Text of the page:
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The effects of final treated effluent and in-mill waste streams from a Canadian thermomechanical pulp and paper mill on mummichog (Fundulus heteroclitus) reproduction

journal contribution
posted on 06.12.2017, 00:00 authored by T Bosker, L Hewitt, K Munkittrick, Steven MelvinSteven Melvin, D MacLatchy
The effect on fi sh reproduction of fi nal treated effl uent from a thermomechanical pulp mill in Saint John, New Brunswick, Canada, was studied using mummichog (Fundulus heteroclitus), an endemic fi sh species of the Atlantic coast of North America. A 1997 artifi cial stream study at the same mill showed a reduction in gonad sizes in mummichog after a 28-day exposure to 3% final treated effluent. In 2005, we reevaluated final treated effluent, and conducted a toxicity source evaluation to identity waste stream sources within the mill that may cause reproductive effects. Relative to reference, no significant differences in gonad size, plasma levels of gonadal sex steroids, egg production, or stage of egg development were observed in fi sh exposed to 1, 3, 10, 30, and 100% final treated effluent or in-mill waste streams. Unlike the previous study in 1997, these data indicate a low potential for an effect of final effluent on fish reproduction. Since the 1997 study there were no major process changes that could explain the differences in the results. However, there was high variability in gonad size, egg production, and endocrine endpoints measured in the more recent test, which resulted in low power to detect differences. This has prompted research to refine the current reproductive test by optimizing study design.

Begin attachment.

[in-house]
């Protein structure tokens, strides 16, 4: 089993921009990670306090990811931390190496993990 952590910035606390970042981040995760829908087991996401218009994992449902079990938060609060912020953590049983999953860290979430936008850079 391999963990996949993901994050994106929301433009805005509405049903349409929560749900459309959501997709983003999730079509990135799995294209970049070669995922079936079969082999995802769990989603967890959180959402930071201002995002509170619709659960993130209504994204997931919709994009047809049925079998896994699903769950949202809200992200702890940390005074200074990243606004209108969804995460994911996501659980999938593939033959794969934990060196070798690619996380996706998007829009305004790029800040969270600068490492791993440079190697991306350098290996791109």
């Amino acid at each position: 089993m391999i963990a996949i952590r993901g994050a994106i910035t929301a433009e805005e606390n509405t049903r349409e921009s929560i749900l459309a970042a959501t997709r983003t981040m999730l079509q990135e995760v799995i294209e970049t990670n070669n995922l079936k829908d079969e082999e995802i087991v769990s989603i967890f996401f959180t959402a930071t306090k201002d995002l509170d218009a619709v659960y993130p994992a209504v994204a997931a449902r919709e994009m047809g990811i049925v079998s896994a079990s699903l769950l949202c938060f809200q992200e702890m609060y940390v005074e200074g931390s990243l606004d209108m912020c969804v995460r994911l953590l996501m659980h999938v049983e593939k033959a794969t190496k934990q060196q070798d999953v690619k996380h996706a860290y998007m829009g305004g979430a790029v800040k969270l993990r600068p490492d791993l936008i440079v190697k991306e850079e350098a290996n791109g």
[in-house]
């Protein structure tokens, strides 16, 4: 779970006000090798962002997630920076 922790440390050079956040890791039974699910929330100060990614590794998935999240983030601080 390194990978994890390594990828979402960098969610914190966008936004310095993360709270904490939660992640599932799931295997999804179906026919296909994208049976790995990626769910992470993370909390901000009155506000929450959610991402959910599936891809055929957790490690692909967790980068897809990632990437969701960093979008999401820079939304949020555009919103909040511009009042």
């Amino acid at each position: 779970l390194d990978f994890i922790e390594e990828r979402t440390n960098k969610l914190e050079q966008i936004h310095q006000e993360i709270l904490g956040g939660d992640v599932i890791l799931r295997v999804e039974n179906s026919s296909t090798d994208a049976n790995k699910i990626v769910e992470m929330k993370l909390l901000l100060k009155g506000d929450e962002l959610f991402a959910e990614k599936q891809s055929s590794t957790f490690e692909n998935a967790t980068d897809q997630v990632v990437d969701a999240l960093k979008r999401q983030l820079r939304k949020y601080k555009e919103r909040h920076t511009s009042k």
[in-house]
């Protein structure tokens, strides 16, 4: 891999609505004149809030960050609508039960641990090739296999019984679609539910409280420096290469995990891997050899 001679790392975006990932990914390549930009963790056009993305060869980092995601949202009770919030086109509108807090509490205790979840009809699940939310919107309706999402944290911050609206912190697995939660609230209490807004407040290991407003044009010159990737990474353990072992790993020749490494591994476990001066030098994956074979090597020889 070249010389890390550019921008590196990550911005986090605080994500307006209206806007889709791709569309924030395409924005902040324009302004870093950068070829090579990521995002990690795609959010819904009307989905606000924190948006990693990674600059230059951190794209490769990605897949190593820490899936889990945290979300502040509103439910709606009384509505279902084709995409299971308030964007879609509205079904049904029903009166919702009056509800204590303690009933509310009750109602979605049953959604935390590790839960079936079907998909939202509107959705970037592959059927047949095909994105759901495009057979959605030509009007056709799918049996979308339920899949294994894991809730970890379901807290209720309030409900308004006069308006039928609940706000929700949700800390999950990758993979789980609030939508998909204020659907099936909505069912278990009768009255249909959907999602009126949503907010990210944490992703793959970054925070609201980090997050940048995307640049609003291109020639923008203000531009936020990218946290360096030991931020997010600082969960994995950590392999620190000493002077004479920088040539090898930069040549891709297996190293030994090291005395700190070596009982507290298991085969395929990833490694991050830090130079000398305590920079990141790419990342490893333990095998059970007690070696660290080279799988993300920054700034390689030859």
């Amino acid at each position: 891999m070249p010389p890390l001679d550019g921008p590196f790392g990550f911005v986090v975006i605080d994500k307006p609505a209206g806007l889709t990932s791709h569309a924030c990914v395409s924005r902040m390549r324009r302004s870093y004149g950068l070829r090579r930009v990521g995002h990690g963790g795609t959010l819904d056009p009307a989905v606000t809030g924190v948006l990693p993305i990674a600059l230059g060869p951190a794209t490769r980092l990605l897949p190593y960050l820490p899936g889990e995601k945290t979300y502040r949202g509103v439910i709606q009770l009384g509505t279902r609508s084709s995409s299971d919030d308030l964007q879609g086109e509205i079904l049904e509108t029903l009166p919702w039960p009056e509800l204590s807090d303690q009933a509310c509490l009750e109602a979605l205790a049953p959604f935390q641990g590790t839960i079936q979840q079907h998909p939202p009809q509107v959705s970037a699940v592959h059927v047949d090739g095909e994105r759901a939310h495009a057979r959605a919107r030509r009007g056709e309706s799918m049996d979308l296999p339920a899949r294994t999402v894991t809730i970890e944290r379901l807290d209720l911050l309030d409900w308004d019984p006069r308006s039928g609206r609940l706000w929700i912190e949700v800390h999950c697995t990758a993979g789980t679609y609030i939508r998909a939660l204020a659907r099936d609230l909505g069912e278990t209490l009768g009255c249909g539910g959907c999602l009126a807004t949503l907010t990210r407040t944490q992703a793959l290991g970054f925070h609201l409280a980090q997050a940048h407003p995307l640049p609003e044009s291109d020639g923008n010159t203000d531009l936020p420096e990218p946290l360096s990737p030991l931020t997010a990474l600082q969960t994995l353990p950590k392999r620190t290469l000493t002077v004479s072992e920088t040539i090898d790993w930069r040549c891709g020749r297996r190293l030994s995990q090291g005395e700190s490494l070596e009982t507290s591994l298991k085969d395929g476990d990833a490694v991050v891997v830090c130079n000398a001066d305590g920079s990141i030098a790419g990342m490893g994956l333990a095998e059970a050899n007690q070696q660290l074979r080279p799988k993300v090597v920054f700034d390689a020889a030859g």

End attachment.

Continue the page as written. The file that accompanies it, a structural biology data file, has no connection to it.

Funding

Category 1 - Australian Competitive Grants (this includes ARC, NHMRC)

History

Volume

44

Issue

4

Start Page

333

End Page

344

Number of Pages

12

ISSN

1201-3080

Location

UK

Publisher

I W A Publishing

Language

en-aus

Peer Reviewed

Yes

Open Access

No

External Author Affiliations

Environment Canada; University of New Brunswick; Wilfrid Laurier University;

Era Eligible

Yes

Journal

Water quality research journal of Canada .